Question about thermal energy due to friction


by iheartpink
Tags: energy, friction, thermal
iheartpink
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#1
Sep23-07, 10:20 AM
P: 13
Brief summary: There is a block that travels down and frictionless curved ramp from A to B and it slides from B to C where the kinetic friction coefficient is 0.25
Question: Determine the thermal energy produced as the block slides from B to C

My question:
I know for gravitational/vertical problems the equation would be change of kinetic energy plus the change of gravitation potential energy plus the force of friction*displacement = 0. Since nothing is falling and the displacement is purely horizontal, I am not sure what equation to use to solve this part of the problem
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Doc Al
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#2
Sep23-07, 10:32 AM
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If B to C is purely horizontal, then the change in gravitational PE will be zero. But here all you need to do is calculate the work done against friction (if you are given enough information to calculate it directly)--all of it goes to to thermal energy.
iheartpink
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#3
Sep23-07, 11:29 AM
P: 13
Okay...
I know that the work done by friction will be the normal force*friction coefficient*displacement which will be 9.8*.25*3= 7.35
is that thermal energy produced?

Next it asks for the velocity at point C. is that velocity figured from the work-energy principle? If i know the initial velocity is the velocity at point C (the end of the horizontal stretch) given by change in kinetic energy + change in potential + thermal energy = 0? if so I solved for the velocity and was given a negative number. A negative number doesn't make since if the movement is in the positive x direction, so I'm confused.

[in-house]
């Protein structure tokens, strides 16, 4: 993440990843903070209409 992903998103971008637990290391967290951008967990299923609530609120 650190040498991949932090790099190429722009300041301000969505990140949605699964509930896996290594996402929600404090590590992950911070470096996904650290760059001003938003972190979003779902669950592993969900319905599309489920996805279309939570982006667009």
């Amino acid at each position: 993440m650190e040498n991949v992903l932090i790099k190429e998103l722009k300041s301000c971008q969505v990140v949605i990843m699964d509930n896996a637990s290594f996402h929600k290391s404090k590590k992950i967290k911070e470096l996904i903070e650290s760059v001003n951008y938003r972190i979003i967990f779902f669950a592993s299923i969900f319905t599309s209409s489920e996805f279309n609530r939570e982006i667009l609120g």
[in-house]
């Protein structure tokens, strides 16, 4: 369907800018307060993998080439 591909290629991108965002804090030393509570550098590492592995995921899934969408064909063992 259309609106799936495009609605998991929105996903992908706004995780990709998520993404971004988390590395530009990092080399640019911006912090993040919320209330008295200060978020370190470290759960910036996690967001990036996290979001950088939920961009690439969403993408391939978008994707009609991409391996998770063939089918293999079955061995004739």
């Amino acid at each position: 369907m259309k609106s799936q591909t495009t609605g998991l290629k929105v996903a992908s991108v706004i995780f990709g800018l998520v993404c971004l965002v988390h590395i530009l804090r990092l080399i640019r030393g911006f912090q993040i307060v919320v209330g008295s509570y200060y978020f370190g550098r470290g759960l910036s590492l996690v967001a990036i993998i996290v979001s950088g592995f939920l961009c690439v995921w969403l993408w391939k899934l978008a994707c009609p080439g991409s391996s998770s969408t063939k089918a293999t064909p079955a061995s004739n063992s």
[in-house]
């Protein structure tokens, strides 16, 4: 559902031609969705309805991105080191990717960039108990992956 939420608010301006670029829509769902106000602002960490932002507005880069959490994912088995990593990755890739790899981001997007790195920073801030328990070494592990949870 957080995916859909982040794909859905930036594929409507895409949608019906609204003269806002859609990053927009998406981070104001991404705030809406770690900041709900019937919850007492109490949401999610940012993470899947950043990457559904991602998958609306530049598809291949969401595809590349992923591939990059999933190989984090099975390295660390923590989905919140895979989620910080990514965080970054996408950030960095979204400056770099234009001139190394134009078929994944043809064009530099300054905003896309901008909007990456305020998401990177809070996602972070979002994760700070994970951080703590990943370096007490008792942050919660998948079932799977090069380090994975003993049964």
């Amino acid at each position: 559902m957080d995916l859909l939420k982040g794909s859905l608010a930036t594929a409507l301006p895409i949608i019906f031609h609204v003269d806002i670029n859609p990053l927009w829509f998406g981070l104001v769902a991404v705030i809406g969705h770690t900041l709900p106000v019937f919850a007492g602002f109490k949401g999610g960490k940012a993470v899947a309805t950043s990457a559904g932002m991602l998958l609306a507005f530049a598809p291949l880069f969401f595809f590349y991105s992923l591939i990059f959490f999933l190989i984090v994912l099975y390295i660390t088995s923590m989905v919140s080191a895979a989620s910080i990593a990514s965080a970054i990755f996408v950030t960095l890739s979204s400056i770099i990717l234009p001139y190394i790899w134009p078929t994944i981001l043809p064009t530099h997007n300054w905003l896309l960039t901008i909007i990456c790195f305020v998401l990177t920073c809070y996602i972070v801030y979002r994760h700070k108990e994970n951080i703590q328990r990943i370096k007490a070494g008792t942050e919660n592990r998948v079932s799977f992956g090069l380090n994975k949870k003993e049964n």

Doc Al
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#4
Sep23-07, 02:30 PM
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Question about thermal energy due to friction


Quote Quote by iheartpink View Post
I know that the work done by friction will be the normal force*friction coefficient*displacement which will be 9.8*.25*3= 7.35
is that thermal energy produced?
That's the correct relationship: Work done against friction = [itex]\mu N s[/itex]. But what's the mass of the object? (1 kg?) The displacement from B to C? (3 m?)

Next it asks for the velocity at point C. is that velocity figured from the work-energy principle? If i know the initial velocity is the velocity at point C (the end of the horizontal stretch) given by change in kinetic energy + change in potential + thermal energy = 0?
The velocity at point C would be the final velocity, wouldn't it? But that's the right idea: energy conservation.
if so I solved for the velocity and was given a negative number.
That doesn't make sense. Please state the full problem and describe how you solved for the velocity. (You should be solving for the final KE of the block, then using that to calculate the final velocity.)
iheartpink
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#5
Sep24-07, 10:28 AM
P: 13
the problem says to consider the track. The section AB is one quadrant of a circle of radius 2.0 m and is frictionless. B to C is a horizontal span 3.0 m long with a coefficient of kinetic friction = 0.25. The section CD under the spring is frictionless. A block of mass 1.0 kg is released from rest at point A. After sliding on the track , it compressed the spring by 0.20m. Determine (a) the velocity of the block at point B, (b) the thermal energy produced as the block slides from B to C, (c) the velocity of the block at point C

to solve for the velocity at point B:
I solved for the arclength and found that it was 3.14 m with the central angle of 90 degrees. O then used the formula velocity squared equals the square root of 2*g*y. i plugged in 3.14 m for the y value and solved the velocity to be 7.845 m/s.
iheartpink
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#6
Sep24-07, 11:05 AM
P: 13
well. i discovered one mistake: there is no need to find arc length. the y displacement is just the radius, which is two. but i still calculated a negative value for velocity sqaured
Doc Al
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#7
Sep24-07, 11:28 AM
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Please describe how you did that calculation.


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